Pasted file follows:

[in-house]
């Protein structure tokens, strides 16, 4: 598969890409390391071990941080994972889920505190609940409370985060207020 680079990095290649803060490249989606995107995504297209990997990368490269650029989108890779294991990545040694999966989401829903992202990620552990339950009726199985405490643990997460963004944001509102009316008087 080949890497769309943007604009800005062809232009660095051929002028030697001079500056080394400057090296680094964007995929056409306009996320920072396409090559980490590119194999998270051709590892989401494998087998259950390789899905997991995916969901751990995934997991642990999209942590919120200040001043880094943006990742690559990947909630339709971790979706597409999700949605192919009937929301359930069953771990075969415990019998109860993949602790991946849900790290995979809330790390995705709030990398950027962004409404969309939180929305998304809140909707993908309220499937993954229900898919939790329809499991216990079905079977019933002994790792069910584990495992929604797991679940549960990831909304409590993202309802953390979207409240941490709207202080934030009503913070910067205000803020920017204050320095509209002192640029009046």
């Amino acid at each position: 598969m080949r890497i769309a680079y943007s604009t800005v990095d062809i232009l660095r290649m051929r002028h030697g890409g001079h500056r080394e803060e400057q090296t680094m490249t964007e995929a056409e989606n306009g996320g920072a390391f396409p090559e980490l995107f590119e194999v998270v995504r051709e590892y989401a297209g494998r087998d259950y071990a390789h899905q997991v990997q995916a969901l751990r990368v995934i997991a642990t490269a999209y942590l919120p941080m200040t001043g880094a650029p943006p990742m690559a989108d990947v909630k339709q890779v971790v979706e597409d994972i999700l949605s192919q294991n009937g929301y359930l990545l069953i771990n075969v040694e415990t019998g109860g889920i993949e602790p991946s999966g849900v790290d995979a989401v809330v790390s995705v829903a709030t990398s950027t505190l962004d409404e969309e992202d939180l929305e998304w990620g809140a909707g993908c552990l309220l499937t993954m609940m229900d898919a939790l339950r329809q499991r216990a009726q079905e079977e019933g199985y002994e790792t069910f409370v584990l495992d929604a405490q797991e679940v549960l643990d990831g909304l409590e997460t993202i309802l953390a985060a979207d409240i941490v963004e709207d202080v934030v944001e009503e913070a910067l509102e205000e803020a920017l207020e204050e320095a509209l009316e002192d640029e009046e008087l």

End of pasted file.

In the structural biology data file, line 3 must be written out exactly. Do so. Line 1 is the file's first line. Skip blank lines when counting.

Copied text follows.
């Amino acid at each position: 598969m080949r890497i769309a680079y943007s604009t800005v990095d062809i232009l660095r290649m051929r002028h030697g890409g001079h500056r080394e803060e400057q090296t680094m490249t964007e995929a056409e989606n306009g996320g920072a390391f396409p090559e980490l995107f590119e194999v998270v995504r051709e590892y989401a297209g494998r087998d259950y071990a390789h899905q997991v990997q995916a969901l751990r990368v995934i997991a642990t490269a999209y942590l919120p941080m200040t001043g880094a650029p943006p990742m690559a989108d990947v909630k339709q890779v971790v979706e597409d994972i999700l949605s192919q294991n009937g929301y359930l990545l069953i771990n075969v040694e415990t019998g109860g889920i993949e602790p991946s999966g849900v790290d995979a989401v809330v790390s995705v829903a709030t990398s950027t505190l962004d409404e969309e992202d939180l929305e998304w990620g809140a909707g993908c552990l309220l499937t993954m609940m229900d898919a939790l339950r329809q499991r216990a009726q079905e079977e019933g199985y002994e790792t069910f409370v584990l495992d929604a405490q797991e679940v549960l643990d990831g909304l409590e997460t993202i309802l953390a985060a979207d409240i941490v963004e709207d202080v934030v944001e009503e913070a910067l509102e205000e803020a920017l207020e204050e320095a509209l009316e002192d640029e009046e008087l």